# Help me convert this graph into a table.June 28, 2013 2:15 PM   Subscribe

I have a bitmap of a chart (in polar coordinates) that I would like to convert into a format that some plotting package can recognize, and then retrieve values from the chart at specific intervals. How do I do this?

I have a polar chart here, the link to which contains a description of how to use the chart, as well as the only chart I actually have.

What I would like to do is be able to trace the curves as they appear on the chart using a bezier-curve drawing tool, and then I'd like to be able to output the following table:

The x-axis would be "wind speed" and have one entry for each line on the chart (5, 8, 10, 14, and 20 knots).
The y-axis would be "angle", from 0-180 in five degree increments.
The value in each box in the table would be "boat speed" which is the radius of the curve for the corresponding "wind speed" line as it appears at the given angle.

Eventually, this will end up in the file format specified here, but first I am just interested in getting this into a plotting program that will let me enter these arbitrary curves (hopefully by placing my existing chart as an image and then tracing over it) into a polar coordinates space such that I can simply read r,θ pairs off the screen for the point under my mouse.

I would like to be able to automatically generate r values at five degree increments along each of my lines, but I'll type the numbers in by hand if I need to.

I am using a mac and would like to use the least expensive software that's capable of doing this, but I'm willing to buy some plotting package if it's reasonably priced. I have excel and I'm a programmer, so if I need to script some other package to generate output, I can probably do that, too.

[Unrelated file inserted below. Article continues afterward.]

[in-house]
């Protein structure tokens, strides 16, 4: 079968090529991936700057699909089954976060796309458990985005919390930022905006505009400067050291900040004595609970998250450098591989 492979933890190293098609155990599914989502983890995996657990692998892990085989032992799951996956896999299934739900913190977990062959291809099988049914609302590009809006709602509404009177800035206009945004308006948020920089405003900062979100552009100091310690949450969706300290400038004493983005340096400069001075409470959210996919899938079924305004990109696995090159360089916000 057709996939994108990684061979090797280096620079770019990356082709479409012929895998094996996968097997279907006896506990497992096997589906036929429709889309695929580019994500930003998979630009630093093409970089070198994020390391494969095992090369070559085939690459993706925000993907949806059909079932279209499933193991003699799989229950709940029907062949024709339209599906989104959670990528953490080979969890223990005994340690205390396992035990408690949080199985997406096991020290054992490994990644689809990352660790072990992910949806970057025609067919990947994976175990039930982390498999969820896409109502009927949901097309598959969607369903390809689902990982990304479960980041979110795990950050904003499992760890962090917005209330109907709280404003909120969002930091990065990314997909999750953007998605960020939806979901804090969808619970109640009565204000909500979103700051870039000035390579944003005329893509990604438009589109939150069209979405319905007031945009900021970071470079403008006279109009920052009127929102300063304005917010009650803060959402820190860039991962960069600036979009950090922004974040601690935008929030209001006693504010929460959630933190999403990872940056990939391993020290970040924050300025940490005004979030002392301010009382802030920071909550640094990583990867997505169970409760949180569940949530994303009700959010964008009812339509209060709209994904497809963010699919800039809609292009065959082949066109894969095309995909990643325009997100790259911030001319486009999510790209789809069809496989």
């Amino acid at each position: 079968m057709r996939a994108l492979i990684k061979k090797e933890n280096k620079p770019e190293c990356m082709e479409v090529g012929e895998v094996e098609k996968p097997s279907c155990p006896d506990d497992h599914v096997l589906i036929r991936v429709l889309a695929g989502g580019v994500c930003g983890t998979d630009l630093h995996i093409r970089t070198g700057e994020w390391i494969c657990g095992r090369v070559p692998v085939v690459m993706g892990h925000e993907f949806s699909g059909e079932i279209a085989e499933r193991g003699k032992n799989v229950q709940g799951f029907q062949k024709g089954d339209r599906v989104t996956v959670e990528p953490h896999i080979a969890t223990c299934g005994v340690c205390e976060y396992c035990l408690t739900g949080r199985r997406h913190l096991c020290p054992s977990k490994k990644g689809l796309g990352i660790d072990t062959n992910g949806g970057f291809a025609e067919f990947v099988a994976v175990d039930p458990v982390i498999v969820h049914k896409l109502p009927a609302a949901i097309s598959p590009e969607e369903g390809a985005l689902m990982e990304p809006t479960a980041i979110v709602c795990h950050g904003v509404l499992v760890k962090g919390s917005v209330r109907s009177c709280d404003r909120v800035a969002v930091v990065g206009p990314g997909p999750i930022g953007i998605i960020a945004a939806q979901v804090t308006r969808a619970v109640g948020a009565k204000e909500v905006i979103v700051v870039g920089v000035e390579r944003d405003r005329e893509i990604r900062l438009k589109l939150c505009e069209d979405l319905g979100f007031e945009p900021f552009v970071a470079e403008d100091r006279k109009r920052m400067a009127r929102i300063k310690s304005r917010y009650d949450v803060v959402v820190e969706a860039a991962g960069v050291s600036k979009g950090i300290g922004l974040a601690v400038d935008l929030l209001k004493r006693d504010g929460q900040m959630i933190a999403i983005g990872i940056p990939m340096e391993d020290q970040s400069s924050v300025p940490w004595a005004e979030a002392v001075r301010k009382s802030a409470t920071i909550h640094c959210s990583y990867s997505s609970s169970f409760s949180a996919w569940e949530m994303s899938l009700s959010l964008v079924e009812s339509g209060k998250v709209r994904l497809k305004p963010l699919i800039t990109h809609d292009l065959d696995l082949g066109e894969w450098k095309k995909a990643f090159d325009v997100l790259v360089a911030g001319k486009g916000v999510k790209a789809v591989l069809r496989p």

posted by tylerkaraszewski to Computers & Internet (7 answers total) 1 user marked this as a favorite

If you're comfortable with JavaScript, you could use d3.js to create a polar plot (example), overwriting it with a transparent svg:image object.

This image object would be a transparent PNG containing your polar chart, minus the axes (i.e. just those pixels showing the curves you're interested in). You'd use Photoshop to erase the polar axes and labels, for instance.

Once you overlap the curves on top of the d3-rendered polar chart, you could use d3 to add click and mouseover event handlers that report back the radius and theta values as you "trace" the mouse pointer over the curves-of-interest.

These values could either be reported to the screen and you write them down. Or, probably better, you would store them as a series of JavaScript Array instances into a parent JavaScript Object, one series for each traced curve.

Once you're done tracing, the values could be written from local browser storage to a file using HTML5 FileSystem routines, as a comma-separated-value file or any other format you'd like.
posted by Blazecock Pileon at 2:43 PM on June 28, 2013

One trick is that you would need to ensure the curves are aligned to the polar plot, in order to get correct values. One easy to way to do this is to have d3 render a polar plot that matches the original figure as closely as possible (i.e., render half of the NE quadrant and all of the SE quadrant, if that makes sense).